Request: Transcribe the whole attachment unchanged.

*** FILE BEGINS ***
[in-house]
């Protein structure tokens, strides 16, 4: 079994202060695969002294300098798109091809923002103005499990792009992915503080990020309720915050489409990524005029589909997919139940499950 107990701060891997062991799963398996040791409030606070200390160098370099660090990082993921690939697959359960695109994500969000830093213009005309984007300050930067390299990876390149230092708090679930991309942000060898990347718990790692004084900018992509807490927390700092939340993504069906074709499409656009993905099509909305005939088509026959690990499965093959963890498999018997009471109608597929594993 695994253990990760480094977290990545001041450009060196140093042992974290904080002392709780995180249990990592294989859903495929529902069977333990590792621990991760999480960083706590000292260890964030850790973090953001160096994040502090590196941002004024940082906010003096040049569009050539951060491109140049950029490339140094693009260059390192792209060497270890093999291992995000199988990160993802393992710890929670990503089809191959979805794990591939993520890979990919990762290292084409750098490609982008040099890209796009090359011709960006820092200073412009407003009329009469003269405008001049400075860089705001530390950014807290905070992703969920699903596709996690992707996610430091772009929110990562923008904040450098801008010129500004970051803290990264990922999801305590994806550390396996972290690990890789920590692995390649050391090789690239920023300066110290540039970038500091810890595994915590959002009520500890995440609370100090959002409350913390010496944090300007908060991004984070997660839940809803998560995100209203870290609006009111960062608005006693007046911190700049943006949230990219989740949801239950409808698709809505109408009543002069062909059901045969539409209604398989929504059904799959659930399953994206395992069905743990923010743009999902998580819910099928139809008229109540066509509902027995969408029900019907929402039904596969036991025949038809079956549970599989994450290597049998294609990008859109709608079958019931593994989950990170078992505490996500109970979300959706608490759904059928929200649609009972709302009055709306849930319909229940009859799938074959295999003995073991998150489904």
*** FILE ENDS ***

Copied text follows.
[in-house]
């Protein structure tokens, strides 16, 4: 079994202060695969002294300098798109091809923002103005499990792009992915503080990020309720915050489409990524005029589909997919139940499950 107990701060891997062991799963398996040791409030606070200390160098370099660090990082993921690939697959359960695109994500969000830093213009005309984007300050930067390299990876390149230092708090679930991309942000060898990347718990790692004084900018992509807490927390700092939340993504069906074709499409656009993905099509909305005939088509026959690990499965093959963890498999018997009471109608597929594993 695994253990990760480094977290990545001041450009060196140093042992974290904080002392709780995180249990990592294989859903495929529902069977333990590792621990991760999480960083706590000292260890964030850790973090953001160096994040502090590196941002004024940082906010003096040049569009050539951060491109140049950029490339140094693009260059390192792209060497270890093999291992995000199988990160993802393992710890929670990503089809191959979805794990591939993520890979990919990762290292084409750098490609982008040099890209796009090359011709960006820092200073412009407003009329009469003269405008001049400075860089705001530390950014807290905070992703969920699903596709996690992707996610430091772009929110990562923008904040450098801008010129500004970051803290990264990922999801305590994806550390396996972290690990890789920590692995390649050391090789690239920023300066110290540039970038500091810890595994915590959002009520500890995440609370100090959002409350913390010496944090300007908060991004984070997660839940809803998560995100209203870290609006009111960062608005006693007046911190700049943006949230990219989740949801239950409808698709809505109408009543002069062909059901045969539409209604398989929504059904799959659930399953994206395992069905743990923010743009999902998580819910099928139809008229109540066509509902027995969408029900019907929402039904596969036991025949038809079956549970599989994450290597049998294609990008859109709608079958019931593994989950990170078992505490996500109970979300959706608490759904059928929200649609009972709302009055709306849930319909229940009859799938074959295999003995073991998150489904």